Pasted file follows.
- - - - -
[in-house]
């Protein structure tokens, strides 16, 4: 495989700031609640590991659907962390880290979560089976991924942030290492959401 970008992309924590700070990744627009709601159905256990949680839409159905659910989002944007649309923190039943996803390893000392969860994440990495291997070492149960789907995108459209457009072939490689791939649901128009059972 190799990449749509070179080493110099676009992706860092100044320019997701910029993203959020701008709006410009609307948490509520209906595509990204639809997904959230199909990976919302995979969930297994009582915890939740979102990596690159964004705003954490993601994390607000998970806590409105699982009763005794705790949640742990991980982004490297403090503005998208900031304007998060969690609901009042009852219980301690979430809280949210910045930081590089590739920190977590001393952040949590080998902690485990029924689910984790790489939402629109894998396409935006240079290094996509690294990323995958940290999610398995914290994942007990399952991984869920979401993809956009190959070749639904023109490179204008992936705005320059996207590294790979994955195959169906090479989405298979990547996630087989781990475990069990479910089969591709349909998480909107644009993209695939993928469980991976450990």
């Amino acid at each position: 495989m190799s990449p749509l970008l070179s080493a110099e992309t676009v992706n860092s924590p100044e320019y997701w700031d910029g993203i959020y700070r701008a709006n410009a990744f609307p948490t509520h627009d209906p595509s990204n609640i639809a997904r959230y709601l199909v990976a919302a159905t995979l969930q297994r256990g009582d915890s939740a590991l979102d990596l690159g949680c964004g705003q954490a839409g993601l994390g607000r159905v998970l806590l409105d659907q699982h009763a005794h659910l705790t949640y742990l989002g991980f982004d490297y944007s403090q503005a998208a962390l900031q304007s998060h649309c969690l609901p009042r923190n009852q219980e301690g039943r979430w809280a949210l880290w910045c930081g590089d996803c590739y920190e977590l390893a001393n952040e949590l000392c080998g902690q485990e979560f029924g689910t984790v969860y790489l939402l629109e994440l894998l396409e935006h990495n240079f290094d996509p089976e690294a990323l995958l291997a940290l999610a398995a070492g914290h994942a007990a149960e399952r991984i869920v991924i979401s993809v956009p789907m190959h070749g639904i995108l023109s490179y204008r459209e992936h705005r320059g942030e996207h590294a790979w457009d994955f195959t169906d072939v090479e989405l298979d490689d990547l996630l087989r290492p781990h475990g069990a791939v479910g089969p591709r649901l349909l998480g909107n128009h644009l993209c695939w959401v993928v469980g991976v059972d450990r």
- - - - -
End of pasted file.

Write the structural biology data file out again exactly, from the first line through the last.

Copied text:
[in-house]
């Protein structure tokens, strides 16, 4: 495989700031609640590991659907962390880290979560089976991924942030290492959401 970008992309924590700070990744627009709601159905256990949680839409159905659910989002944007649309923190039943996803390893000392969860994440990495291997070492149960789907995108459209457009072939490689791939649901128009059972 190799990449749509070179080493110099676009992706860092100044320019997701910029993203959020701008709006410009609307948490509520209906595509990204639809997904959230199909990976919302995979969930297994009582915890939740979102990596690159964004705003954490993601994390607000998970806590409105699982009763005794705790949640742990991980982004490297403090503005998208900031304007998060969690609901009042009852219980301690979430809280949210910045930081590089590739920190977590001393952040949590080998902690485990029924689910984790790489939402629109894998396409935006240079290094996509690294990323995958940290999610398995914290994942007990399952991984869920979401993809956009190959070749639904023109490179204008992936705005320059996207590294790979994955195959169906090479989405298979990547996630087989781990475990069990479910089969591709349909998480909107644009993209695939993928469980991976450990």
């Amino acid at each position: 495989m190799s990449p749509l970008l070179s080493a110099e992309t676009v992706n860092s924590p100044e320019y997701w700031d910029g993203i959020y700070r701008a709006n410009a990744f609307p948490t509520h627009d209906p595509s990204n609640i639809a997904r959230y709601l199909v990976a919302a159905t995979l969930q297994r256990g009582d915890s939740a590991l979102d990596l690159g949680c964004g705003q954490a839409g993601l994390g607000r159905v998970l806590l409105d659907q699982h009763a005794h659910l705790t949640y742990l989002g991980f982004d490297y944007s403090q503005a998208a962390l900031q304007s998060h649309c969690l609901p009042r923190n009852q219980e301690g039943r979430w809280a949210l880290w910045c930081g590089d996803c590739y920190e977590l390893a001393n952040e949590l000392c080998g902690q485990e979560f029924g689910t984790v969860y790489l939402l629109e994440l894998l396409e935006h990495n240079f290094d996509p089976e690294a990323l995958l291997a940290l999610a398995a070492g914290h994942a007990a149960e399952r991984i869920v991924i979401s993809v956009p789907m190959h070749g639904i995108l023109s490179y204008r459209e992936h705005r320059g942030e996207h590294a790979w457009d994955f195959t169906d072939v090479e989405l298979d490689d990547l996630l087989r290492p781990h475990g069990a791939v479910g089969p591709r649901l349909l998480g909107n128009h644009l993209c695939w959401v993928v469980g991976v059972d450990r």